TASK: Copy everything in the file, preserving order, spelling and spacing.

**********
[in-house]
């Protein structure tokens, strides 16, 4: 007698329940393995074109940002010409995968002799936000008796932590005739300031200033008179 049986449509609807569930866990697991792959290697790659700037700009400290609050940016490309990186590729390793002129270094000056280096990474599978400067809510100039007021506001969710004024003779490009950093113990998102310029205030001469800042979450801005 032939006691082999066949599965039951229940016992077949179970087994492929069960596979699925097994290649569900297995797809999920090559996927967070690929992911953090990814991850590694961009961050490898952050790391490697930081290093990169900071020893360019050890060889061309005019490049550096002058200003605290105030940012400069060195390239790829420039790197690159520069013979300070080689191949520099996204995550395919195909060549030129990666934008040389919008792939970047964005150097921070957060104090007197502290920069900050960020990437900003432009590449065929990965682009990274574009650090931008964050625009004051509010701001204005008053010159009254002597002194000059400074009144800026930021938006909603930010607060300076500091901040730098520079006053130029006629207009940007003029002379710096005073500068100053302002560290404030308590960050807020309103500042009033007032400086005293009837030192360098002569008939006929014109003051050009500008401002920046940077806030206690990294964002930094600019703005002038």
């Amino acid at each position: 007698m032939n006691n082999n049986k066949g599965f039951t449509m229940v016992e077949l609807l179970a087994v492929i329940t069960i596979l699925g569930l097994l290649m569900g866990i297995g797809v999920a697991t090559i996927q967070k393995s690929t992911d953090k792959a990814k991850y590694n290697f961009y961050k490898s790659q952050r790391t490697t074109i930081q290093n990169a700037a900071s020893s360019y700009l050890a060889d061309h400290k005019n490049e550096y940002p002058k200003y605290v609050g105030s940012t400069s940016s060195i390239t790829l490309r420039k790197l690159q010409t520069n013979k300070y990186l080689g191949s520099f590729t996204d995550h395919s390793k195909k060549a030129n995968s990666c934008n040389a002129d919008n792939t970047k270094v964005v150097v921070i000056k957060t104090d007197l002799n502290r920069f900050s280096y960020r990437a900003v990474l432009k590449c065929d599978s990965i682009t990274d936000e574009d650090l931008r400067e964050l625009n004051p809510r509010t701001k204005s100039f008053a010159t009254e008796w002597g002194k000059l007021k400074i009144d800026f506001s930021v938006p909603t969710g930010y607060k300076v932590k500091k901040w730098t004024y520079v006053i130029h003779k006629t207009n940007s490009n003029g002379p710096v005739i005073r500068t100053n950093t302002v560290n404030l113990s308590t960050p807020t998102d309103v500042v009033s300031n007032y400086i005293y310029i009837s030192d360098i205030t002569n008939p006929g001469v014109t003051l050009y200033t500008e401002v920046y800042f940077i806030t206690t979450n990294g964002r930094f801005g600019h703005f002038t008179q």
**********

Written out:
[in-house]
């Protein structure tokens, strides 16, 4: 007698329940393995074109940002010409995968002799936000008796932590005739300031200033008179 049986449509609807569930866990697991792959290697790659700037700009400290609050940016490309990186590729390793002129270094000056280096990474599978400067809510100039007021506001969710004024003779490009950093113990998102310029205030001469800042979450801005 032939006691082999066949599965039951229940016992077949179970087994492929069960596979699925097994290649569900297995797809999920090559996927967070690929992911953090990814991850590694961009961050490898952050790391490697930081290093990169900071020893360019050890060889061309005019490049550096002058200003605290105030940012400069060195390239790829420039790197690159520069013979300070080689191949520099996204995550395919195909060549030129990666934008040389919008792939970047964005150097921070957060104090007197502290920069900050960020990437900003432009590449065929990965682009990274574009650090931008964050625009004051509010701001204005008053010159009254002597002194000059400074009144800026930021938006909603930010607060300076500091901040730098520079006053130029006629207009940007003029002379710096005073500068100053302002560290404030308590960050807020309103500042009033007032400086005293009837030192360098002569008939006929014109003051050009500008401002920046940077806030206690990294964002930094600019703005002038």
């Amino acid at each position: 007698m032939n006691n082999n049986k066949g599965f039951t449509m229940v016992e077949l609807l179970a087994v492929i329940t069960i596979l699925g569930l097994l290649m569900g866990i297995g797809v999920a697991t090559i996927q967070k393995s690929t992911d953090k792959a990814k991850y590694n290697f961009y961050k490898s790659q952050r790391t490697t074109i930081q290093n990169a700037a900071s020893s360019y700009l050890a060889d061309h400290k005019n490049e550096y940002p002058k200003y605290v609050g105030s940012t400069s940016s060195i390239t790829l490309r420039k790197l690159q010409t520069n013979k300070y990186l080689g191949s520099f590729t996204d995550h395919s390793k195909k060549a030129n995968s990666c934008n040389a002129d919008n792939t970047k270094v964005v150097v921070i000056k957060t104090d007197l002799n502290r920069f900050s280096y960020r990437a900003v990474l432009k590449c065929d599978s990965i682009t990274d936000e574009d650090l931008r400067e964050l625009n004051p809510r509010t701001k204005s100039f008053a010159t009254e008796w002597g002194k000059l007021k400074i009144d800026f506001s930021v938006p909603t969710g930010y607060k300076v932590k500091k901040w730098t004024y520079v006053i130029h003779k006629t207009n940007s490009n003029g002379p710096v005739i005073r500068t100053n950093t302002v560290n404030l113990s308590t960050p807020t998102d309103v500042v009033s300031n007032y400086i005293y310029i009837s030192d360098i205030t002569n008939p006929g001469v014109t003051l050009y200033t500008e401002v920046y800042f940077i806030t206690t979450n990294g964002r930094f801005g600019h703005f002038t008179q």